Where there is no guidance, a people falls,
but in an abundance of counselors there is safety
Everyone at some time in their life needs guidance from others. When we are children, we need the guidance of our parents, of course (though we often begin to think otherwise as teenagers). It is often desirable to obtain the guidance of counselors at school or the guidance for planning our education that can be provided at college. We often seek guidance from professionals who are experts in various fields, such as financial planners, attorneys, and accountants. And sometimes we merely need the advice of a trusted friend.
God, in His wisdom, has always known what is best for us; and He certainly knows the value that other people with experience in different matters bring to our lives when we need them. Though not the only reason, this is one good reason that God’s word is so full of admonishment about the commandments to listen to the elders of our congregation – those whose job it is to “shepherd the flock” (1 Peter 5:2).
The scriptures list some specific qualifications in 1 Timothy 3:1-7 and Titus 1:5-9 that those who are to serve as elders should have. Many of these qualifications have to do with how he is thought of by others in the community, which is not surprising, since one’s reputation is most often a product of his behavior. The result of experience combined with admirable behavior is the sort of wisdom that God’s word teaches throughout the Book of Proverbs.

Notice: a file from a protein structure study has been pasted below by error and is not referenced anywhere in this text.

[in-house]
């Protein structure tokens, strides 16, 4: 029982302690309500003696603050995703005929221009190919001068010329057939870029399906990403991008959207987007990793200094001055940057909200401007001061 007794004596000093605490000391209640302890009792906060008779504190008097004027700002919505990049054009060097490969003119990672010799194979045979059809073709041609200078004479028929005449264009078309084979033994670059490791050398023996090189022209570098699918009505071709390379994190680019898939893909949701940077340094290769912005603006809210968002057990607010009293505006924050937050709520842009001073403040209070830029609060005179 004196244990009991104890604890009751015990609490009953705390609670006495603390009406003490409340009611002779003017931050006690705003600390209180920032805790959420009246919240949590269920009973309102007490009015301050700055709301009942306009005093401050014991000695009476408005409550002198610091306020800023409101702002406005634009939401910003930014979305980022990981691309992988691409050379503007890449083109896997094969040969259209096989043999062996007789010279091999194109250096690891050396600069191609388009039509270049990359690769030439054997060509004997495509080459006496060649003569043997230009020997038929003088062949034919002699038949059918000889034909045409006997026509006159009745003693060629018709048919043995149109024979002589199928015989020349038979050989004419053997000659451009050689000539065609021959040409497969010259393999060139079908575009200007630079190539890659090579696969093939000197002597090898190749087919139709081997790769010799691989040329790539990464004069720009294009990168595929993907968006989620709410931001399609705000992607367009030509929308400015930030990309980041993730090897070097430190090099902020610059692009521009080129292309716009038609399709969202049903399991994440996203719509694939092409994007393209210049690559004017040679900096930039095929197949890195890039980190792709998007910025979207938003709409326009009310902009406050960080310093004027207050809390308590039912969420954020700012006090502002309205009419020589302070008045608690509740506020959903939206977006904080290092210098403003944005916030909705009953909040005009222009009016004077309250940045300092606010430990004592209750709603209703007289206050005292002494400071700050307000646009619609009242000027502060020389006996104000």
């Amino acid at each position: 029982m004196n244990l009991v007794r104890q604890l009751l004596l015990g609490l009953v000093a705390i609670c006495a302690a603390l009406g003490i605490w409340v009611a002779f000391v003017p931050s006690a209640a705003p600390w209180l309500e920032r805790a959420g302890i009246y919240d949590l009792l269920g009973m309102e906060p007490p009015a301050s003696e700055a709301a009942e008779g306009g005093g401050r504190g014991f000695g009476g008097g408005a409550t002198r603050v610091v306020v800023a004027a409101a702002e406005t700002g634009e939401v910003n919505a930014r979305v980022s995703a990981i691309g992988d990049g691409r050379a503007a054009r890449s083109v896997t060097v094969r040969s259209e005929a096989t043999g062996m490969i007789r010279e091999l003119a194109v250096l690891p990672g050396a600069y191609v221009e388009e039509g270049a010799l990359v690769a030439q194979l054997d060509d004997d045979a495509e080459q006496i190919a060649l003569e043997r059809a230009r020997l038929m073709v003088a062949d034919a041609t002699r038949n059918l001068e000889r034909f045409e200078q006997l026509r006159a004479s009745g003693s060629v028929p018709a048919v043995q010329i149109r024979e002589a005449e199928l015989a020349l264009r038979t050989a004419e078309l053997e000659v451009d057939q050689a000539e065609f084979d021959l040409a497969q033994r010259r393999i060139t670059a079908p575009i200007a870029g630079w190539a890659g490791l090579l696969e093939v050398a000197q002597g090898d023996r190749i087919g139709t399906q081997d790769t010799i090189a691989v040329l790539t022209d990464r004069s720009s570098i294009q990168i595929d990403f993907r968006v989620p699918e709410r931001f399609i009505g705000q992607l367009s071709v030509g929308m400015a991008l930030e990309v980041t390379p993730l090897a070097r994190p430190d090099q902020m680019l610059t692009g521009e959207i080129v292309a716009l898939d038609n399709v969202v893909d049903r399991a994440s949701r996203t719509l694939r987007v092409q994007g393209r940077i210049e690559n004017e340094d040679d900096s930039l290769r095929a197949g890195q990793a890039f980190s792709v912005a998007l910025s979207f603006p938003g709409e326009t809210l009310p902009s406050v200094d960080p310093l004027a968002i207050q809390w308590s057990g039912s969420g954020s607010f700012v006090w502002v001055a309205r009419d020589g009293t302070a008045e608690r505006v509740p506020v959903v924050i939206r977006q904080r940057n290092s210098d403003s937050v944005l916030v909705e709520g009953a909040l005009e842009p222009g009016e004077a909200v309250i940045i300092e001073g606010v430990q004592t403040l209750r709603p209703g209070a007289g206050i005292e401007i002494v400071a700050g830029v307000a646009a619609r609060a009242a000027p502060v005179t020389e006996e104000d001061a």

The leadership of our shepherds is one that comes with an awesome responsibility, for they will be held accountable for their failure to lead the flock in a manner that is responsible in the Lord’s eyes. They must constantly be on guard to ensure the scriptural teaching of God’s word, and for seeing to the spiritual well-being of His sheep. Paul considered this responsibility so great that he summoned the Ephesian elders to meet with him over many miles journey as he bid them farewell in Acts 20:18-35.
It is absolutely true that many small but strong congregations function well without the benefit of qualified elders. But where there are sufficient numbers in a congregation that qualified men are available to serve, it is imperative that such men are carefully chosen so that the souls of the local people are well nurtured and protected from false teaching which may lead to apostasy.
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some images © V. Gilbert & Arlisle F. Beers
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